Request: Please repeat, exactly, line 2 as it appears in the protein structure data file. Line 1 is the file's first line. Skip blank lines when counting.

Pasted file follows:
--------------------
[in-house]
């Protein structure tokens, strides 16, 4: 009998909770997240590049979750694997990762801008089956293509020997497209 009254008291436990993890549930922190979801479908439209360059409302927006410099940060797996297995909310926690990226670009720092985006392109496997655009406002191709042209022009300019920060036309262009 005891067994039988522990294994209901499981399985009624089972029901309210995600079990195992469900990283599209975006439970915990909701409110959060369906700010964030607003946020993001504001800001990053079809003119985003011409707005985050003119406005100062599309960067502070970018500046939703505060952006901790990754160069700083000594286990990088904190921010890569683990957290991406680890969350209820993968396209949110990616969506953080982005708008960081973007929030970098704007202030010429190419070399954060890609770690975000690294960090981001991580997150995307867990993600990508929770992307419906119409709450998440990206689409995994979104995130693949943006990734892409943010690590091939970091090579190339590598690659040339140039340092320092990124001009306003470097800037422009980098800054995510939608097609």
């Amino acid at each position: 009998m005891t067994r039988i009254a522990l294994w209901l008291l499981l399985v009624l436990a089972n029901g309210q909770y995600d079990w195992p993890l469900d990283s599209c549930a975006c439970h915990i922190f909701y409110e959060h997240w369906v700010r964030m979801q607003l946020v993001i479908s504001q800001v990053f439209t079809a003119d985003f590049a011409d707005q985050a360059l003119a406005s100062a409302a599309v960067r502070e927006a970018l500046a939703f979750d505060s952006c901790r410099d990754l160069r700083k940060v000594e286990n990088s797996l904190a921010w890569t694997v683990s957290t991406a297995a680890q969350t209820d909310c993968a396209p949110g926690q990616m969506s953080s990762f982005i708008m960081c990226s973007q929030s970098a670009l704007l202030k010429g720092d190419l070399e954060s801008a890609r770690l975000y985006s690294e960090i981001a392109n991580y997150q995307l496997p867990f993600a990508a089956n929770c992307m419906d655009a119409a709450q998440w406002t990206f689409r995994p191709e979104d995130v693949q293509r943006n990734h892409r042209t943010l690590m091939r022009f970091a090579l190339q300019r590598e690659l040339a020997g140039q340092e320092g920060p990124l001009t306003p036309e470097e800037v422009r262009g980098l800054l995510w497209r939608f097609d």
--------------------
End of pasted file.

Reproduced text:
């Protein structure tokens, strides 16, 4: 009998909770997240590049979750694997990762801008089956293509020997497209 009254008291436990993890549930922190979801479908439209360059409302927006410099940060797996297995909310926690990226670009720092985006392109496997655009406002191709042209022009300019920060036309262009 005891067994039988522990294994209901499981399985009624089972029901309210995600079990195992469900990283599209975006439970915990909701409110959060369906700010964030607003946020993001504001800001990053079809003119985003011409707005985050003119406005100062599309960067502070970018500046939703505060952006901790990754160069700083000594286990990088904190921010890569683990957290991406680890969350209820993968396209949110990616969506953080982005708008960081973007929030970098704007202030010429190419070399954060890609770690975000690294960090981001991580997150995307867990993600990508929770992307419906119409709450998440990206689409995994979104995130693949943006990734892409943010690590091939970091090579190339590598690659040339140039340092320092990124001009306003470097800037422009980098800054995510939608097609």